Complicating matters further, many Greens suspect that Russia tried to influence the outcome of the recent German election and to weaken the Greens. I am not aware of any Green politician that harbors any illusions about President Vladimir Putin’s true intentions in Russia and Europe.

The Contentious Nord Stream 2

Importantly, Baerbock has continued to be a critic of the controversial Nord Stream 2 gas pipeline, even after settling in her new office at the foreign ministry. Nord Stream 2 would allow Russian gas to flow directly to Germany, bypassing countries such as Ukraine and Poland. The pipeline is completed, but the project still awaits final authorization from both German and EU authorities. Its future was always going to be a potential point of contention within the German ruling coalition. 

It is a project launched by former Social Democratic Chancellor Gerhard Schroeder that continued to be pursued by his successor, former Chancellor Angela Merkel. They both defended the project, despite mounting criticism in Europe and across the Atlantic. 

Chancellor Scholz was expected to go ahead with Nord Stream 2, not least because of the need to contain a sustained surge in gas prices while the country and Europe face the difficult and costly transition toward a more sustainable economy. However, more recently, Chancellor Scholz has opened a small door toward reconsidering the project, no doubt under the pressure of events and a more clearly positioned foreign minister. Social democrats now say that all retaliatory options are on the table in the case of Russian aggression. Nord Stream 2 is not excluded.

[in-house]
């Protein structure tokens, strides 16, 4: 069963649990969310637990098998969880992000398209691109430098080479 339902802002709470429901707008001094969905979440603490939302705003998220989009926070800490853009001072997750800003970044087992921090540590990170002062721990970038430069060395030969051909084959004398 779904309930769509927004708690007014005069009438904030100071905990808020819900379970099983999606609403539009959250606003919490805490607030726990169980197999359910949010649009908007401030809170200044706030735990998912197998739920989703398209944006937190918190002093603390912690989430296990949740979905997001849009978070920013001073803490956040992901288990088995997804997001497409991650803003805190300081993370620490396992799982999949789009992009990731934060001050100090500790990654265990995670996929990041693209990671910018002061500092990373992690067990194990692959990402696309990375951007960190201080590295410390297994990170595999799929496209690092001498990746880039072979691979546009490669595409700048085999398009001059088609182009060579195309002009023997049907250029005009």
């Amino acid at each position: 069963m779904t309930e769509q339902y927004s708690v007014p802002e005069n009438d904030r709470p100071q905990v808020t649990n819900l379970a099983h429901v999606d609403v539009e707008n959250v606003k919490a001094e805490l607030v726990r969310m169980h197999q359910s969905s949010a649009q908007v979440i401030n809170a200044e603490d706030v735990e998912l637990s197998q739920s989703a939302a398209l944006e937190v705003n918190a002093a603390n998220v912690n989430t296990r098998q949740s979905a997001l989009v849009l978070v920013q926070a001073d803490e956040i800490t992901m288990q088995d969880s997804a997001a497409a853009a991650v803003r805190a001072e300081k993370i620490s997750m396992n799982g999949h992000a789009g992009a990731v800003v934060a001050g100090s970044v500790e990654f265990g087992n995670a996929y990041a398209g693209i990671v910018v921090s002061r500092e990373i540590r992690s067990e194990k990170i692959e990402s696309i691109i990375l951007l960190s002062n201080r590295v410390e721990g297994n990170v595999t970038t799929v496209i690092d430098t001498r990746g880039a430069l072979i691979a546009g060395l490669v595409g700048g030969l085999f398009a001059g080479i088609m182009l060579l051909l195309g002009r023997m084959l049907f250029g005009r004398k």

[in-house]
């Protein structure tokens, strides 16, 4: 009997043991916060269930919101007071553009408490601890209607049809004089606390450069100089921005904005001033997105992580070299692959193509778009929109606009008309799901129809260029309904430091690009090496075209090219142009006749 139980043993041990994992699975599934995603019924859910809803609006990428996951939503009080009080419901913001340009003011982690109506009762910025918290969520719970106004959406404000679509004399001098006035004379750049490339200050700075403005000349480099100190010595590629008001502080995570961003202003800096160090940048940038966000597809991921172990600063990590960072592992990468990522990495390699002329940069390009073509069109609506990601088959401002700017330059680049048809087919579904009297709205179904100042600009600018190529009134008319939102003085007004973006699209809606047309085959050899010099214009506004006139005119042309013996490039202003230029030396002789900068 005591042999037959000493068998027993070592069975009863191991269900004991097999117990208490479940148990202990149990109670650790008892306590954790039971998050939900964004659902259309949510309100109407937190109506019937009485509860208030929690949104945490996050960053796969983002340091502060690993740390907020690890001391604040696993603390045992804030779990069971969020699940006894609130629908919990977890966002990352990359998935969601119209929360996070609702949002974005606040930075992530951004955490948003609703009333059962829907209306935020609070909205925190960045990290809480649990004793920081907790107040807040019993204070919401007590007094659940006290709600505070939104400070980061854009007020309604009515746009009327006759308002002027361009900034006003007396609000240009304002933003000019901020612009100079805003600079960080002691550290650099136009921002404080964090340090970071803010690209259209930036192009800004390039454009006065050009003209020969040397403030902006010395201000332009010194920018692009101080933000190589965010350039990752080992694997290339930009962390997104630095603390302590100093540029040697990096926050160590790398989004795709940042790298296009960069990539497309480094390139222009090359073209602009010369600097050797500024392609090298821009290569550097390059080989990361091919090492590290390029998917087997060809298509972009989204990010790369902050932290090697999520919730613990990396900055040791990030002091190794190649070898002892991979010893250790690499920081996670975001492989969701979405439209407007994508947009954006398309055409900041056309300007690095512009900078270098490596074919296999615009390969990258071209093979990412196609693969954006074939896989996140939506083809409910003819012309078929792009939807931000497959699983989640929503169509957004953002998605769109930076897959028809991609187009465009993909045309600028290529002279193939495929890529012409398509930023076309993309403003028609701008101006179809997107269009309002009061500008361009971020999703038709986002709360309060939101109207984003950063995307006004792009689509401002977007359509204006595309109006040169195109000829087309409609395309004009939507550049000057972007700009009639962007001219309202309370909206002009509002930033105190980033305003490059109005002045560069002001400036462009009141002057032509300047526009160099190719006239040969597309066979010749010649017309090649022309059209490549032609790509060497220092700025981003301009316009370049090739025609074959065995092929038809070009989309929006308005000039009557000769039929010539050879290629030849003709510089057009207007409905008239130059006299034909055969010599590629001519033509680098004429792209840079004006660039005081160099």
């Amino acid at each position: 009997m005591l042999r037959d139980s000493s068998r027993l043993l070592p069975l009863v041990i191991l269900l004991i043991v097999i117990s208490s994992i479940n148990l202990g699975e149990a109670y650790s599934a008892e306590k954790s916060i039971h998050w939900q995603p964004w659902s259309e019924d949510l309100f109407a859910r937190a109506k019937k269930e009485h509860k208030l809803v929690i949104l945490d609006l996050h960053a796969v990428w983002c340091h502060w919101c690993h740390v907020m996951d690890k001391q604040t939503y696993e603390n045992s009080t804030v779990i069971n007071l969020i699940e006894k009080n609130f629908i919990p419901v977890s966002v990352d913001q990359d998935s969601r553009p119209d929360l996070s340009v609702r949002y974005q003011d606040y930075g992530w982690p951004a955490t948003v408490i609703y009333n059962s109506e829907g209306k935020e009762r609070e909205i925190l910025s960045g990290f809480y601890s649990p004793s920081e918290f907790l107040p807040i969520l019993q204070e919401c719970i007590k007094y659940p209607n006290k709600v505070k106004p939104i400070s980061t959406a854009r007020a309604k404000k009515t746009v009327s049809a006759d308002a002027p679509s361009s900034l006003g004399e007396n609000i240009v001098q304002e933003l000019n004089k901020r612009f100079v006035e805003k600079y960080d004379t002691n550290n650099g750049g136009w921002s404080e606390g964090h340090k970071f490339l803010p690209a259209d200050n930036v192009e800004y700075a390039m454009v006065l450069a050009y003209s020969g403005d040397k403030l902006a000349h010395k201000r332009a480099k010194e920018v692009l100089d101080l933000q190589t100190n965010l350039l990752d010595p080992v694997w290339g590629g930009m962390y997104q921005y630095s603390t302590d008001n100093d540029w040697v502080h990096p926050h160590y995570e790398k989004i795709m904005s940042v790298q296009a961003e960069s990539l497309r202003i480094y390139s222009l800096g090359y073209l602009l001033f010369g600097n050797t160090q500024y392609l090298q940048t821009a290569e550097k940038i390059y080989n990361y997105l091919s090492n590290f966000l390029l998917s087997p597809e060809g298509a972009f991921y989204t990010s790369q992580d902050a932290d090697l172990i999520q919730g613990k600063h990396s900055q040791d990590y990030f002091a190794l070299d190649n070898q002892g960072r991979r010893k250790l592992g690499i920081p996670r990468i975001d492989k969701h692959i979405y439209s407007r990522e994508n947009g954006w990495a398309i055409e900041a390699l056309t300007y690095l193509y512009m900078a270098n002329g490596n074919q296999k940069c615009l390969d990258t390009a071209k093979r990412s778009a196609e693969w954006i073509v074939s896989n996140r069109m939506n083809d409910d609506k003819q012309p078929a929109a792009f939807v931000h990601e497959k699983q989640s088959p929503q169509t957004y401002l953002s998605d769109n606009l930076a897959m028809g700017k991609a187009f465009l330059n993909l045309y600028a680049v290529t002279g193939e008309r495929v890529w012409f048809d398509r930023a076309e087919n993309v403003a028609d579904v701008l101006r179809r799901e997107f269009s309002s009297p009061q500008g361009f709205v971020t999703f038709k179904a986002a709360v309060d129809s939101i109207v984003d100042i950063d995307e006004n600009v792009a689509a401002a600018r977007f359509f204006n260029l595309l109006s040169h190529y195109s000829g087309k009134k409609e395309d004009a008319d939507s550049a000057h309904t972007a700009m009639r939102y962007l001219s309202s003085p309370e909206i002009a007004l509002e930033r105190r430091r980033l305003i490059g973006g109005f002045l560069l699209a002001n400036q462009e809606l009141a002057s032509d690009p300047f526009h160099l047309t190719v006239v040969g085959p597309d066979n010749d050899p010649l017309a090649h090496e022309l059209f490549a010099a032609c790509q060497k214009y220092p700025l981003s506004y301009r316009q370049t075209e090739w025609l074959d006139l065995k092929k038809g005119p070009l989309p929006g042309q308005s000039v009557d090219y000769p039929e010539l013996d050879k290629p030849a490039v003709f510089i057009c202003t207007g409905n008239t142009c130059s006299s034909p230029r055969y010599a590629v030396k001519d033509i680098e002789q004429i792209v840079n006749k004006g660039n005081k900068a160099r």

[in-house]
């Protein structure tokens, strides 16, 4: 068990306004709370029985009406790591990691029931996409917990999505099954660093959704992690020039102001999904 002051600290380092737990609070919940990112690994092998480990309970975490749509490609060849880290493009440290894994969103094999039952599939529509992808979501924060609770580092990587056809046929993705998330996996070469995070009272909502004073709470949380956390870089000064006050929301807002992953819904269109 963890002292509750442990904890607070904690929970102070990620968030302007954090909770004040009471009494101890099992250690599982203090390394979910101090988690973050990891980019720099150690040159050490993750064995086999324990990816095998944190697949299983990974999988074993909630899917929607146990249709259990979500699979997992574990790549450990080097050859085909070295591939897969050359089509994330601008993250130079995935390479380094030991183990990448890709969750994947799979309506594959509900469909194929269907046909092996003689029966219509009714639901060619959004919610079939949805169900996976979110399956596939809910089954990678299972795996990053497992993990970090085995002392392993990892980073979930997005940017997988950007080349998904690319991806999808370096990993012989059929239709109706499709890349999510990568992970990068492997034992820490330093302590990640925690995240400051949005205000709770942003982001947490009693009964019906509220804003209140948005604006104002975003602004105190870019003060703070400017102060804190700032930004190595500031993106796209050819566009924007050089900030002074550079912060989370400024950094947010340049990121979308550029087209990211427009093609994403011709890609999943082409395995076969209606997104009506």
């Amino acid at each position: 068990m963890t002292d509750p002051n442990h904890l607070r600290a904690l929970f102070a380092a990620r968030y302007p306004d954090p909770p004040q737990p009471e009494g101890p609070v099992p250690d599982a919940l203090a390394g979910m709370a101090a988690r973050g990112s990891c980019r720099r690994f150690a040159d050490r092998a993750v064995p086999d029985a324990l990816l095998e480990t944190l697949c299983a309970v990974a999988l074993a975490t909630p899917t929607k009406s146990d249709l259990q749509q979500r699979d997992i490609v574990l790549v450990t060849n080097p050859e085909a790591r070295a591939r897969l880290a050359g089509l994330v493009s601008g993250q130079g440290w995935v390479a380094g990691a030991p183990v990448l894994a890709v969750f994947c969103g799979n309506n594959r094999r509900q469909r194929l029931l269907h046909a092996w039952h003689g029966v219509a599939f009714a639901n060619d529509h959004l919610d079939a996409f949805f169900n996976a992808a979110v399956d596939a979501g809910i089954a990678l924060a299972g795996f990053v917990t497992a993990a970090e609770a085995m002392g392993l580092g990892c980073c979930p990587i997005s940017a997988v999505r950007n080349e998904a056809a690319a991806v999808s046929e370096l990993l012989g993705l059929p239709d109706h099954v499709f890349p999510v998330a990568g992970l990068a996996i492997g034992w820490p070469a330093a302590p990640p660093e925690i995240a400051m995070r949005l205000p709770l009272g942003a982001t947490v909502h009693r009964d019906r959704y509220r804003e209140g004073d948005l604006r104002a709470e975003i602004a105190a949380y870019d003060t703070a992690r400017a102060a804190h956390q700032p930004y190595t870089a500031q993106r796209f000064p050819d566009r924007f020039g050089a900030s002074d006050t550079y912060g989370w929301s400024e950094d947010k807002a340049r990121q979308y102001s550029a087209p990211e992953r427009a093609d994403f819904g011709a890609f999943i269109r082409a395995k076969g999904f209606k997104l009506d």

Baerbock Is Stepping Forward

Baerbock has demonstrated a well-developed foreign policy compass, while it appears that Chancellor Scholz is still in search of one. We got used to German chancellors who dictated foreign policy with their own civil servant apparatus from the chancellery. 

One of Chancellor Scholz’s predecessors once famously described himself as the “chef” of foreign policy and his foreign minister as the “waiter.” Baerbock is trying to avoid that division of labor. Chancellor Scholz comes to the chancellery from his previous role as finance minister and has surrounded himself with capable economic advisors from that time. He has a well-developed European Union focus, but is still looking for a wider foreign policy agenda. His cautious instinct is pushing him to use pages taken from the Merkel playbook. That may be too little, given current challenges. 

It is a void that has catapulted Baerbock into a frontline role that, if fully supported by her party, could prove hard to dismantle. The bigger question is whether Germany will finally recognize the need to develop more of its hard power, at least to partially match its economic heft. This would not be to project national power, but rather to make Europe a stronger, more self-reliant and reliable transatlantic partner. Germany’s allies as well as its foes are still waiting for the answer.

Alexander Privitera

Fellow at UniMarconi, Rome

Alexander Privitera teaches European Banking Integration at UniMarconi in Rome, and is senior geoeconomics fellow at AICGS Johns Hopkins University.